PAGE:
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Future communication in the Martian atmosphere will not be the same as that on Earth, according to a new study.
Scientists discovered that the speed of sound travels more slowly on the red planet while “mostly, a deep silence prevails,” CNET reported.
Researchers used sound recordings from NASA’s Perseverance rover to calculate how sound travels on Mars and describe the planet’s soundscape.
The data from the rover’s SuperCam instrument showed that there are two sound speed limits on Mars: Low-pitched sounds travel at about 537 mph (240 meters per second) but higher-pitched sounds move at 559 mph (250 meters per second).
In comparison, the speed of sound on Earth is about 767 mph (343 meters per second).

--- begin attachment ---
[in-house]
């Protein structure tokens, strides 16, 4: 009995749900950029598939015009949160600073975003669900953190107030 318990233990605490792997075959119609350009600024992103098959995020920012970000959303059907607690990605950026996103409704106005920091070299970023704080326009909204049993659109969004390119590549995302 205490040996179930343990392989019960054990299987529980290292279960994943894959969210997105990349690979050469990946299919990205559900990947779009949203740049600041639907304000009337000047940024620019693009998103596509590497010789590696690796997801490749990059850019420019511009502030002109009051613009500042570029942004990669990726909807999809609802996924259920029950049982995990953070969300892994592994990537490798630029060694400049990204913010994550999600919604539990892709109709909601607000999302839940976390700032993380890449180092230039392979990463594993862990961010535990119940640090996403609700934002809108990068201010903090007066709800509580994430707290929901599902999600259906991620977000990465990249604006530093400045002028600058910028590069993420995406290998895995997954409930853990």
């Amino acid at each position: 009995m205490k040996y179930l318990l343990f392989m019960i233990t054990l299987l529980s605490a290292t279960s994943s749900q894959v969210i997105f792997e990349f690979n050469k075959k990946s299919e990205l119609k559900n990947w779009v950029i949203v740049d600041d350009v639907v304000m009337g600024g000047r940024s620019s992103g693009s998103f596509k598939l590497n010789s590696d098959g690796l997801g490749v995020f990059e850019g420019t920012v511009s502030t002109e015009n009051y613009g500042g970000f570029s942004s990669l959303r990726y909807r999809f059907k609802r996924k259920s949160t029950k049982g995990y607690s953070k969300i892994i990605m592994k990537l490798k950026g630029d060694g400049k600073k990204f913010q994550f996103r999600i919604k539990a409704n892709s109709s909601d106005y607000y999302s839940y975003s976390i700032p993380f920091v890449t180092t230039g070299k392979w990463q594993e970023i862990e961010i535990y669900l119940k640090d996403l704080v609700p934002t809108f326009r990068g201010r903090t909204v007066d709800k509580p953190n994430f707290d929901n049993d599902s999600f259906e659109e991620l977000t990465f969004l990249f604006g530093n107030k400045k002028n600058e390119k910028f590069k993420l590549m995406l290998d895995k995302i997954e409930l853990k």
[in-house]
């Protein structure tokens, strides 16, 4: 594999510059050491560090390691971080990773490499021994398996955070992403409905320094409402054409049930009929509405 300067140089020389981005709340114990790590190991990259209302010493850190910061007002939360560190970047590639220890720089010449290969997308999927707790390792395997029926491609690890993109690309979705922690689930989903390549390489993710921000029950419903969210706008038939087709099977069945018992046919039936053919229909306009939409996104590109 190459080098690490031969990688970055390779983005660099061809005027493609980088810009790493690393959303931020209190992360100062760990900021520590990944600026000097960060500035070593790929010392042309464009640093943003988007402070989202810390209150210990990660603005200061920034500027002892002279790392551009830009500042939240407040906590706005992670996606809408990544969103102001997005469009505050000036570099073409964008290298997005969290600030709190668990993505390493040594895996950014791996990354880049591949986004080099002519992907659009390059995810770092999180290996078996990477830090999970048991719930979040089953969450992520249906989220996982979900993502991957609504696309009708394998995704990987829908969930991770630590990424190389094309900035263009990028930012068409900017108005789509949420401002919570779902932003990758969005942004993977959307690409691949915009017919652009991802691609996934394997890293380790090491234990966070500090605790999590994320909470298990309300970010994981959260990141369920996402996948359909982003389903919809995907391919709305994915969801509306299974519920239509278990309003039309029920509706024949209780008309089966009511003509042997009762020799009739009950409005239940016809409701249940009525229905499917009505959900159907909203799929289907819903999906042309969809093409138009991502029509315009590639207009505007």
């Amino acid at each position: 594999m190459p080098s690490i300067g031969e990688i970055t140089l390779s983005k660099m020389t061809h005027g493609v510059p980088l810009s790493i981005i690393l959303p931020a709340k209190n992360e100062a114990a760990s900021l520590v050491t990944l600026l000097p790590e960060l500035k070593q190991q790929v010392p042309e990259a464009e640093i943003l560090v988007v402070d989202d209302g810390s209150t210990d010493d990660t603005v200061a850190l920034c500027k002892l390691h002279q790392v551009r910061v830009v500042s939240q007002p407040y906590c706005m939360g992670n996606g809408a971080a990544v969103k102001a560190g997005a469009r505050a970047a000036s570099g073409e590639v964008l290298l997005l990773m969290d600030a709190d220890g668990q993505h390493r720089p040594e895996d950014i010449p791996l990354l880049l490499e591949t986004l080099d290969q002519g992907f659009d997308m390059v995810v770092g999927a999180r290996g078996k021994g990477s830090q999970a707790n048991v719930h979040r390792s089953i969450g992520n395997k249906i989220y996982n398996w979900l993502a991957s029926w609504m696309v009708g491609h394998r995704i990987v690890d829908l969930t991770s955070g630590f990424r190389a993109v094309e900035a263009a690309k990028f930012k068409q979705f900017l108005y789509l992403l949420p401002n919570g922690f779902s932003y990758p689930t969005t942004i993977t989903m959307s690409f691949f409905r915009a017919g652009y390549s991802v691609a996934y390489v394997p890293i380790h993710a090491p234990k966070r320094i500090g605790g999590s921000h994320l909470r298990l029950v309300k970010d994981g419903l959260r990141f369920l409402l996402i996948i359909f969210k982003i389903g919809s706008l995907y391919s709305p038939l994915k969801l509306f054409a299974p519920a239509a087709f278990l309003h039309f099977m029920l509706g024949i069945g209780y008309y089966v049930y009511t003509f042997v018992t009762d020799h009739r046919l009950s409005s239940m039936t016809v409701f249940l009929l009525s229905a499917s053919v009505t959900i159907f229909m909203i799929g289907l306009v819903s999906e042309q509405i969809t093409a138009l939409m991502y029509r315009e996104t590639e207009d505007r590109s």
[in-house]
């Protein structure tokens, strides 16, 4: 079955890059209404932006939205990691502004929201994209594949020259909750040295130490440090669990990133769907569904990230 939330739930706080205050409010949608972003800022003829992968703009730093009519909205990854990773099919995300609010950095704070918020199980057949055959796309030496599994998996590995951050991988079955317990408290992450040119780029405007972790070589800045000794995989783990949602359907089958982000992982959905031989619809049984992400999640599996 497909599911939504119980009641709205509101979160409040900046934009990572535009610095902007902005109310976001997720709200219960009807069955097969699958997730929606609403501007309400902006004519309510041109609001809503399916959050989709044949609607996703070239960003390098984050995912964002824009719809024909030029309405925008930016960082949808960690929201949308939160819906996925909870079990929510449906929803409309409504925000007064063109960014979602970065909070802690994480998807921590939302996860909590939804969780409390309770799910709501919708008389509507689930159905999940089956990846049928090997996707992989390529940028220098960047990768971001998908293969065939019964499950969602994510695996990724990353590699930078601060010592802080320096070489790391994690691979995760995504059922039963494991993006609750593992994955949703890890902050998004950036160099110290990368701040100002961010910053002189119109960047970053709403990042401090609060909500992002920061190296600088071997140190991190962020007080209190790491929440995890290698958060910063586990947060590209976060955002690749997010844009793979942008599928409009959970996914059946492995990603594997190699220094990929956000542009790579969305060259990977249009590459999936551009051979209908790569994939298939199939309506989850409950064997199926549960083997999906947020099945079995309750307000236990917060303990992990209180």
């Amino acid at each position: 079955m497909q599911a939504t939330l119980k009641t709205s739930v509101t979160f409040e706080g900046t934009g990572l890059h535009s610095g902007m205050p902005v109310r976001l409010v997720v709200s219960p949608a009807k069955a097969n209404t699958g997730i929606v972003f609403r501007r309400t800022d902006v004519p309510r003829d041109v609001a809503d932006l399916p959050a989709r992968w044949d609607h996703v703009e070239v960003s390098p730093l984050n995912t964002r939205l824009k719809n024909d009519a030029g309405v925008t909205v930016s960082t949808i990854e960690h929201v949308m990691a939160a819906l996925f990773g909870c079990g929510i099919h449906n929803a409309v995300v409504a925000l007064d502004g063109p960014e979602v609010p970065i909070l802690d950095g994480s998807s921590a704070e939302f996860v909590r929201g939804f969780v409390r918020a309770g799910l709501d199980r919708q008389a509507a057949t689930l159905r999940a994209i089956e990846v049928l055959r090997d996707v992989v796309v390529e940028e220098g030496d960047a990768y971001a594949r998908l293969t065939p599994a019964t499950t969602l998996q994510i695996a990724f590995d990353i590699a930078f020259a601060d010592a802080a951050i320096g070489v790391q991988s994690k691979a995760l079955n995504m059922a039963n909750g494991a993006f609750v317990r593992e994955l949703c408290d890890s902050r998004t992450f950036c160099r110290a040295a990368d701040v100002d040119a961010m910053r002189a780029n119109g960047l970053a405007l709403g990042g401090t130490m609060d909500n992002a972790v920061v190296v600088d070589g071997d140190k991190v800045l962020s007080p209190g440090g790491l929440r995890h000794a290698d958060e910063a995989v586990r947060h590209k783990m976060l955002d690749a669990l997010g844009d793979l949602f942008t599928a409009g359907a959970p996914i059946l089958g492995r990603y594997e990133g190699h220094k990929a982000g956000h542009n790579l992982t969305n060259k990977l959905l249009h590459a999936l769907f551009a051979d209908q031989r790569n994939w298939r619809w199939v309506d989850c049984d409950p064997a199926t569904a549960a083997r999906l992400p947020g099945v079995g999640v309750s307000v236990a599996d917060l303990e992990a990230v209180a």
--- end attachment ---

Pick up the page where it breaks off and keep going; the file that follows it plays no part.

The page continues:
The team explained that the slower speed is caused by the planet’s thin atmosphere, which is made up primarily of carbon dioxide. Mars’ atmosphere also muffles sound, which prevents high-pitched noise from traveling at all.
Still, the authors noted that the speed of sound could change depending on seasonal and temperature fluctuations on the planet.
They added that since the speed of sound is affected by temperature, they were able to measure large and rapid temperature changes on the Martian surface that other sensors had been unable to detect, according to Science Alert.
Click here to get a glimpse of how familiar Earth sounds change on the red planet.